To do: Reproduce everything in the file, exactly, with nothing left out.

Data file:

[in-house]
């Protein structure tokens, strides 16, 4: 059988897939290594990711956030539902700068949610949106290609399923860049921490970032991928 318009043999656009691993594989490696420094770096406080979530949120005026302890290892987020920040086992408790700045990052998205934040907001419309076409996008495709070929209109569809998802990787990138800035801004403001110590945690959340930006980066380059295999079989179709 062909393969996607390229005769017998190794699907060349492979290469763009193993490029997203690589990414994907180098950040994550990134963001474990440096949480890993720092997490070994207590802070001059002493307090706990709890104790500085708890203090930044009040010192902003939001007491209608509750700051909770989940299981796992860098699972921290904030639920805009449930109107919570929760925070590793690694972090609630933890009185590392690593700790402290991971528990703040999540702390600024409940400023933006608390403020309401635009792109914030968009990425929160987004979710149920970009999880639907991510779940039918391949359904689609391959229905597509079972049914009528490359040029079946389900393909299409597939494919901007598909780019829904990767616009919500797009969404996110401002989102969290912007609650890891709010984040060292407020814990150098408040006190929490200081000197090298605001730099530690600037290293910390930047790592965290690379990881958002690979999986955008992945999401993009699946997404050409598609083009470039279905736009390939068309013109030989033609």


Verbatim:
[in-house]
């Protein structure tokens, strides 16, 4: 059988897939290594990711956030539902700068949610949106290609399923860049921490970032991928 318009043999656009691993594989490696420094770096406080979530949120005026302890290892987020920040086992408790700045990052998205934040907001419309076409996008495709070929209109569809998802990787990138800035801004403001110590945690959340930006980066380059295999079989179709 062909393969996607390229005769017998190794699907060349492979290469763009193993490029997203690589990414994907180098950040994550990134963001474990440096949480890993720092997490070994207590802070001059002493307090706990709890104790500085708890203090930044009040010192902003939001007491209608509750700051909770989940299981796992860098699972921290904030639920805009449930109107919570929760925070590793690694972090609630933890009185590392690593700790402290991971528990703040999540702390600024409940400023933006608390403020309401635009792109914030968009990425929160987004979710149920970009999880639907991510779940039918391949359904689609391959229905597509079972049914009528490359040029079946389900393909299409597939494919901007598909780019829904990767616009919500797009969404996110401002989102969290912007609650890891709010984040060292407020814990150098408040006190929490200081000197090298605001730099530690600037290293910390930047790592965290690379990881958002690979999986955008992945999401993009699946997404050409598609083009470039279905736009390939068309013109030989033609």